Over the last couple of posts we may be accused of having a go at the SEO industry, suggesting that spending time optimising your site so it can be found on search engines is a waste of resources. Since over 70% of traffic is still driven from search engines, this would obviously be a strange approach for someone who advocates joined-up web marketing, and the fact that you are still reading hopefully suggests that you understand that this is not what we are saying! Here we want to look at what you should be doing to ensure that you are found on and valued by search engines. If you want to call this SEO then OK, but remember, this is a marketing issue and NOT a technical one! The starting point is “Search engines love good, relevant, new and authoritative content“. If your site is full of good, relevant, new and authoritative content, search engines will want to find it. The good news is that if you have been following our recommendations you will have a site with a news section/blog and you will be continually be adding good and relevant content that you can then use this as the basis for regular email newsletters to your contacts. If this is the case then the hard work is done and the final step to join-up the marketing process is to “Optimise this content for Search Engines”! We aren’t talking about the old fashioned SEO of bulk building links and spraying the net with thinly disguised copies of your content linked back to your site, but using the even more old fashioned concept of keyword optimisation, and the newer ones of content sharing and authorship tagging.
- Old Fashioned Keyword Optimisation: Even though Google no longer focuses on the Keywords metatag, keywords and keyphrases are still vital, and central to the operation of search engines. Google’s algorithm centres on matching the keyword entered by the searcher to the content of pages in its index. Ensuring that the relevant keywords are appropriately represented in your content is still key to being found on search engines.
- Make sure Google knows who wrote the content: You will pick a book because you like the author, or read a paper because you like their reporting style. So, unsurprisingly, there is much talk at the moment about whether Google uses authorship as a ranking factor. Although the jury is out, the suggestion is that they currently don’t use it as a direct factor, but that it does influence the results indirectly (see this post for more info on the subject). Furthermore, if they are taking bets on whether or not it will be a direct ranking factor in the future, the odds-on-favorite answer must be “Yes”, so make sure Google knows who wrote the content. You will find details of how to atribute content authorship here.A by-product of the authorship process is that your Google listings will have your picture alongside them, thus making them stand out.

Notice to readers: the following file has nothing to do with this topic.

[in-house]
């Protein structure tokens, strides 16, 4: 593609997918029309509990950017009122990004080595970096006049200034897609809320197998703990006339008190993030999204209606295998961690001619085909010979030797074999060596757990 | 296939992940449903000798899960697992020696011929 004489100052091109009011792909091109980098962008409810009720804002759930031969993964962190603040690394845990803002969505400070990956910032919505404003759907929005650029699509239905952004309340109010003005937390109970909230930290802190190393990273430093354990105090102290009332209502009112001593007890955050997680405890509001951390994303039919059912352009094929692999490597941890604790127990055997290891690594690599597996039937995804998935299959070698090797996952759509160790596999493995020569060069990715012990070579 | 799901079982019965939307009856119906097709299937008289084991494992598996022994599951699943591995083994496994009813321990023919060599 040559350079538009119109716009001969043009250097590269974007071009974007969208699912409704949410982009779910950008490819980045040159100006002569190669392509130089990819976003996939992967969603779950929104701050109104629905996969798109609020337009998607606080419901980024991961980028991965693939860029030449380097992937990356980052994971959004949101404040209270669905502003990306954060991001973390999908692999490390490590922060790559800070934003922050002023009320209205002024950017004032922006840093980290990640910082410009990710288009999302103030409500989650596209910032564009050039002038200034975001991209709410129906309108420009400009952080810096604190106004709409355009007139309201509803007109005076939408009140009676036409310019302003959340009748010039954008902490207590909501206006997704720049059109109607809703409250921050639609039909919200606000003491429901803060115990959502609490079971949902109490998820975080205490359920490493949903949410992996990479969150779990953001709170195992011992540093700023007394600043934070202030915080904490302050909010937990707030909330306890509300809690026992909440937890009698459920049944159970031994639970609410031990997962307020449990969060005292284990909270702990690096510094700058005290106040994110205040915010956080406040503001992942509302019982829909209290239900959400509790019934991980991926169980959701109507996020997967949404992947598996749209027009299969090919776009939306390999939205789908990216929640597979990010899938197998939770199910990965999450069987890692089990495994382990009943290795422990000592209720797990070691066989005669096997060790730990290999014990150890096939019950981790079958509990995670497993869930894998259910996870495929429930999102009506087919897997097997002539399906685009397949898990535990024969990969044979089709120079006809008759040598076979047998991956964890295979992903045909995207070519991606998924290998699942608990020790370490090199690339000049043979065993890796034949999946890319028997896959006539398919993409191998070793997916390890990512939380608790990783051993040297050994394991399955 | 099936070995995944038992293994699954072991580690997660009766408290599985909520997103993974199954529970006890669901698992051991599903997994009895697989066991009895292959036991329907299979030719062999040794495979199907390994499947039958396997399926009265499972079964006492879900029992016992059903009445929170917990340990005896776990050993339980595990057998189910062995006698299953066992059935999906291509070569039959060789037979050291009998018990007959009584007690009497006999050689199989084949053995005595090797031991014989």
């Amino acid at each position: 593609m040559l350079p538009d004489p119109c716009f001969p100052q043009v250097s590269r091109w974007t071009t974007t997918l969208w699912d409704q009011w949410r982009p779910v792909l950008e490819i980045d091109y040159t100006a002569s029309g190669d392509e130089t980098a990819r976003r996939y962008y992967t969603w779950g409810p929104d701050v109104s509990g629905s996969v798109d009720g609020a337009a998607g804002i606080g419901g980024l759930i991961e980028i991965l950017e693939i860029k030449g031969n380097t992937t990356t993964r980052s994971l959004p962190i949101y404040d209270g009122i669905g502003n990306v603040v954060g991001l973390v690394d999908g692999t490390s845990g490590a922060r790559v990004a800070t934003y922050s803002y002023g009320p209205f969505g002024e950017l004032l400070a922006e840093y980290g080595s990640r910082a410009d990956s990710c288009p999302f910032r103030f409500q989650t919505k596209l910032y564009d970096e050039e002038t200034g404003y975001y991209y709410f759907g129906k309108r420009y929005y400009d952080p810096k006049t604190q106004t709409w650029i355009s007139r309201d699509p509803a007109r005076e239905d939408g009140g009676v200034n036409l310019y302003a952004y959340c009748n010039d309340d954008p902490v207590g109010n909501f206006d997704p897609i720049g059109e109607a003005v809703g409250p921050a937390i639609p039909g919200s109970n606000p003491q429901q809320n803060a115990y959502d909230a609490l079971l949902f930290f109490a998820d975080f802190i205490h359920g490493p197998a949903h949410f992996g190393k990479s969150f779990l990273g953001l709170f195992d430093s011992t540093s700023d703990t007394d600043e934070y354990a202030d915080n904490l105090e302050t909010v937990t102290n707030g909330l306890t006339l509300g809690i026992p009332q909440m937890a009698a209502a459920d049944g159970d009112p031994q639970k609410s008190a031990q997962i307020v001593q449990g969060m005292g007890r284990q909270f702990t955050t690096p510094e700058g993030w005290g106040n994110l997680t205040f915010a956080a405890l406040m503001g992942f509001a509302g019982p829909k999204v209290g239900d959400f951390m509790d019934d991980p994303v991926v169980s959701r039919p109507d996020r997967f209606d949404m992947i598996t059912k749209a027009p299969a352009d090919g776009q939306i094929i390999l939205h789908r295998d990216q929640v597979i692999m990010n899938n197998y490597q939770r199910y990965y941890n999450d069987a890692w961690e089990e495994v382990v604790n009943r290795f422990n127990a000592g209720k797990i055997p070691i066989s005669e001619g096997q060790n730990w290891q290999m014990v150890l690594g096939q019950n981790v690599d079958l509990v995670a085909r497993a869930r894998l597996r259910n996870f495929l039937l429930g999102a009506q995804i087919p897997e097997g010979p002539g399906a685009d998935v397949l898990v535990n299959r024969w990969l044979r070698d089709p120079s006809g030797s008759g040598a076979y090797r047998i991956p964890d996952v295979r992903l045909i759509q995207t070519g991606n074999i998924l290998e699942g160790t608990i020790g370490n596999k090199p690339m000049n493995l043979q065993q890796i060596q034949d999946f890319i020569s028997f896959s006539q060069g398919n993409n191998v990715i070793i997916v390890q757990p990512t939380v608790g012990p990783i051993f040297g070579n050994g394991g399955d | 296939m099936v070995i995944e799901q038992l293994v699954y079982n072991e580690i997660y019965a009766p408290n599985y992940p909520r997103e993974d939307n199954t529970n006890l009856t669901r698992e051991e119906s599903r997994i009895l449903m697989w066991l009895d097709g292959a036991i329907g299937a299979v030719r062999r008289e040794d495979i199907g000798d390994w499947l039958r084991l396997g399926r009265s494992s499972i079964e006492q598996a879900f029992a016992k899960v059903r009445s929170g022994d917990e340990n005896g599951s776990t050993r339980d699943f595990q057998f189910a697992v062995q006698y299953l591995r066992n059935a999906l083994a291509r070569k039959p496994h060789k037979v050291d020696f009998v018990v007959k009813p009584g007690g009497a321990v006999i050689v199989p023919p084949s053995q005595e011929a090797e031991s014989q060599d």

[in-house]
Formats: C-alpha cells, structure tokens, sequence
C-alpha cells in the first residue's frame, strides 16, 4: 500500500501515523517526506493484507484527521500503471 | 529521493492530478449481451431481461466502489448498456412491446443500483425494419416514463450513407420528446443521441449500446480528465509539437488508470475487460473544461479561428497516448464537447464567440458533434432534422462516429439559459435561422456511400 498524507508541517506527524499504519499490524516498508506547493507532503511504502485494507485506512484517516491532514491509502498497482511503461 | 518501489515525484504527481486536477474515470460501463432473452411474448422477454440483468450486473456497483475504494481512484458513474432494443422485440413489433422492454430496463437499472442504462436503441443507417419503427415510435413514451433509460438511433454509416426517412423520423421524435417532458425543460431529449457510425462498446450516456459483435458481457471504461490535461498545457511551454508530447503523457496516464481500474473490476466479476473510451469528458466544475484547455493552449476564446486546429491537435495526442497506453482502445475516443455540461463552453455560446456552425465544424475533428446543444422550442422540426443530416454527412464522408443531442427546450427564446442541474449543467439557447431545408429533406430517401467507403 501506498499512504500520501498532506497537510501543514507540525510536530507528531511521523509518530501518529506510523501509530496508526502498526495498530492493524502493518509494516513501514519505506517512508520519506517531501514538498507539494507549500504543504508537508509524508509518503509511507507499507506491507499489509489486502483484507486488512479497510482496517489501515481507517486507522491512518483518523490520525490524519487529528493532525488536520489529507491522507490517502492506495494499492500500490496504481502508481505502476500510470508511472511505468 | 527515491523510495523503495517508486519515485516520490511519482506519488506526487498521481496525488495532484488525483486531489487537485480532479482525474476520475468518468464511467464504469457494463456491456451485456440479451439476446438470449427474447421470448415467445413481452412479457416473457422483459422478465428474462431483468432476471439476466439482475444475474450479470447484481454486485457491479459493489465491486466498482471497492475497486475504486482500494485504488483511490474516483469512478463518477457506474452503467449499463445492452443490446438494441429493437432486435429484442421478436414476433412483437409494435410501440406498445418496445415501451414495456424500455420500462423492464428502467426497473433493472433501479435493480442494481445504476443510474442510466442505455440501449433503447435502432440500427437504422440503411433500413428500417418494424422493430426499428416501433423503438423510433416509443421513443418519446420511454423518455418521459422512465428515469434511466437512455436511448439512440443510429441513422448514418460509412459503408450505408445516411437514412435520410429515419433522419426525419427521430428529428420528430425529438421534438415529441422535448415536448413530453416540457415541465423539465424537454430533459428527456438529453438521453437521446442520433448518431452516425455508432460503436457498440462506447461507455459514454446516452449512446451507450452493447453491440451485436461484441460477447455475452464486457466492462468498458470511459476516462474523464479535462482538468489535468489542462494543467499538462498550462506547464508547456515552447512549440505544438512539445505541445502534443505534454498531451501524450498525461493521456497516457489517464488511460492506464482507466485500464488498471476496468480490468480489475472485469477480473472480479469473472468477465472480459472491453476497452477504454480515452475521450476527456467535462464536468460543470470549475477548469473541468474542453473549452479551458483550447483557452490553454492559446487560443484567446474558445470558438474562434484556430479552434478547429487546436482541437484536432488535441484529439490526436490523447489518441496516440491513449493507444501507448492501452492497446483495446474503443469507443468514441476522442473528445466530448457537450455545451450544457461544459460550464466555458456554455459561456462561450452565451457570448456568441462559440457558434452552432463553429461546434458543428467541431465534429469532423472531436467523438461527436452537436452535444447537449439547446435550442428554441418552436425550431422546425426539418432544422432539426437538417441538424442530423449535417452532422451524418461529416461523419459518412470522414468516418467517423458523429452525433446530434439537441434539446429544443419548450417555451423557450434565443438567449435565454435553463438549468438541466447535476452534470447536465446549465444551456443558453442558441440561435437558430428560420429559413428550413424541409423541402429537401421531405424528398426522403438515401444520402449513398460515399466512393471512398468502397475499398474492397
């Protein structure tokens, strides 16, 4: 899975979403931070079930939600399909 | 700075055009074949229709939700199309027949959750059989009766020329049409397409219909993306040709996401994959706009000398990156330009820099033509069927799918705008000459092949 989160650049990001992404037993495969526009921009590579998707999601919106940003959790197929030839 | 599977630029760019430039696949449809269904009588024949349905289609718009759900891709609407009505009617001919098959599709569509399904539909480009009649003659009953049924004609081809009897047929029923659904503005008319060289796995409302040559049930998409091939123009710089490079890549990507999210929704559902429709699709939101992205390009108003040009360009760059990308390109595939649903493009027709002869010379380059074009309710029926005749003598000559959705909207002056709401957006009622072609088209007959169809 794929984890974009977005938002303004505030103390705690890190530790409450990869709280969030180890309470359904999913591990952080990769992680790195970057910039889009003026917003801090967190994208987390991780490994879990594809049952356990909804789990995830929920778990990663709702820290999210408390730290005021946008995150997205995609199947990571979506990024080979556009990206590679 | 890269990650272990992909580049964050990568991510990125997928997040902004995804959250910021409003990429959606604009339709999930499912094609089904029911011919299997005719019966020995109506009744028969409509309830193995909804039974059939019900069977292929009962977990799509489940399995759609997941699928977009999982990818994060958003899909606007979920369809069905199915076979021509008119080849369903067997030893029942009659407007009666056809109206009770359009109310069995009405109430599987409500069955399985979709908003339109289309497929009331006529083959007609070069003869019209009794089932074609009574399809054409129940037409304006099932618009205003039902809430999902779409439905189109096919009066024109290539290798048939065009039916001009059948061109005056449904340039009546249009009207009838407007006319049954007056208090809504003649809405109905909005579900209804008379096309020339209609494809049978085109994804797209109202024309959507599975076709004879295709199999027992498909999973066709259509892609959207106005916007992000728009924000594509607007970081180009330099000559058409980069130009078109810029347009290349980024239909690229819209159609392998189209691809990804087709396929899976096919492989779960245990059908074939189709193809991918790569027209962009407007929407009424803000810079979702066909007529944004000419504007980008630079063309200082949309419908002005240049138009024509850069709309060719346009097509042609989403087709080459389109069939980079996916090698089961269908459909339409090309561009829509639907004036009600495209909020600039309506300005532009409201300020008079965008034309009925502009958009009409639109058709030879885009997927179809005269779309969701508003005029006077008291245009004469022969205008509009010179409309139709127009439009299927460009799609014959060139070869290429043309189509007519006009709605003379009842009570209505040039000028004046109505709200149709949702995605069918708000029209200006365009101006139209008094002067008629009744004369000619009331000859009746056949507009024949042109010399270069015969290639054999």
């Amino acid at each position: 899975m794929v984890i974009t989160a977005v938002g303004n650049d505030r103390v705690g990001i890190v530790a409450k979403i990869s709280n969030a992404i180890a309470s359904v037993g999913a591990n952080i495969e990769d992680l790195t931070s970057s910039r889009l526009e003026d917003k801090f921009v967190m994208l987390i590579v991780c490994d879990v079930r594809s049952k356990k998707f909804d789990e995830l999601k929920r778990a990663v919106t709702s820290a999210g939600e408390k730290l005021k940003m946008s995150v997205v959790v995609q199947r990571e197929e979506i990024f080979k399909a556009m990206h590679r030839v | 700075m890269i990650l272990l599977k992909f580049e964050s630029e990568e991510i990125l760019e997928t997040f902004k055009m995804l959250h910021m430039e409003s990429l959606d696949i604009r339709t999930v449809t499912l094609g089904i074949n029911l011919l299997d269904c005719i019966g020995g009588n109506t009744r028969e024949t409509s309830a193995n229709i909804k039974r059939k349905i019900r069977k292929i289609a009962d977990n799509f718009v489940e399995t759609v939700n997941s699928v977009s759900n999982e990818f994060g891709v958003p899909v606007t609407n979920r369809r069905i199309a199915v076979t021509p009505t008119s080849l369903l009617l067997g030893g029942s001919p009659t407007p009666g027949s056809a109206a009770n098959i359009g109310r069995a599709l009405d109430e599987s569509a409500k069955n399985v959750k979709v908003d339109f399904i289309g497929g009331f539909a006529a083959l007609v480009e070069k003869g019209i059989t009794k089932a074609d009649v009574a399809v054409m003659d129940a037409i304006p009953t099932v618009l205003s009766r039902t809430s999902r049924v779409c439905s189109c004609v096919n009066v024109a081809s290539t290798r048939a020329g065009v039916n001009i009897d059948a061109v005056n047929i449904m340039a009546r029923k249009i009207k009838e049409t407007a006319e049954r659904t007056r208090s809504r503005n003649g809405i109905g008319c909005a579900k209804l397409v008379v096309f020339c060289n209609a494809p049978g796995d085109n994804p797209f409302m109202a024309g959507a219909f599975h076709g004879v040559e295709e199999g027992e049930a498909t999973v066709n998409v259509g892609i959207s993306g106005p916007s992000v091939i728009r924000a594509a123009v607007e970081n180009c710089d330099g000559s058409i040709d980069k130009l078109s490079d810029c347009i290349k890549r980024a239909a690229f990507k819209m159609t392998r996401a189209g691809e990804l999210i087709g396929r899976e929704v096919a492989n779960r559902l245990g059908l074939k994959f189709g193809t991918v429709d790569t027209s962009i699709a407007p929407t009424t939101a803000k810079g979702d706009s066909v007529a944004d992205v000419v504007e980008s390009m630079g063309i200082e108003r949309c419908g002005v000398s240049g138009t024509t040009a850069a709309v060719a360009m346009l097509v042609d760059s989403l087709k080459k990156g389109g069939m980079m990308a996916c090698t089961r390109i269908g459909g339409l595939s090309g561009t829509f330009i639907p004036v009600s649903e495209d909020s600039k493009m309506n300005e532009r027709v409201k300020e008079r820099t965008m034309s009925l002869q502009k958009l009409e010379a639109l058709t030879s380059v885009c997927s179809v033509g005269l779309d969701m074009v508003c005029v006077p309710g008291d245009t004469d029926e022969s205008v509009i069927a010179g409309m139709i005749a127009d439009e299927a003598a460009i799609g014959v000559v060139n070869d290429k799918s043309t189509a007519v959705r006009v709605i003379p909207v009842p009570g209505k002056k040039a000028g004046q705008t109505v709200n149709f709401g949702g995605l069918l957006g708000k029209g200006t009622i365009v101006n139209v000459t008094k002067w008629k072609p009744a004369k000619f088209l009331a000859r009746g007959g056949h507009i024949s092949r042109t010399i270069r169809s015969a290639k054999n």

- Share your content using relevant social networks: There are many good reasons to share your content on Twitter, Facebook, Linked-in etc.:
- Google used social interactions as a direct ranking factor (if your post gets shared on social networks it will help your search rankings)
- Content publishers use social networks to find content & stories. I have heard on numerous occasions of people having their story picked up by magazines & papers from a tweet they have made.
- It gives you a direct connection with your customers, gives them a route by which they can communicate directly with you, and acts as a measure of what your audience think of your content. If they like it, they will share it.
- It is very simple & straightforward to do so there is no reason not to.
Given the demographic of the readers of this blog, I would suggest that the focus should probably be Twitter first & Linked-in second with Facebook a somewhat distant third. Conclusion
- In discussing SEO, we are starting from the assumption that people would want to read your content if they could find it and, on this basis, search engines will want your content to be high in their rankings. What we are advocating here is ensuring that it is easy for them to put it there.
- Much of what we are advocating here is not SEO as a separate activity, but SEO as part and parcel of a joined-up marketing process of producing and publishing good content for your site. Good search engine optimisation comes from having the right philosophy and mindset when writing content, rather than in employing someone to “optimise your site”! (You will find an expansion of these thoughts here: Is SEO an individual or team event?)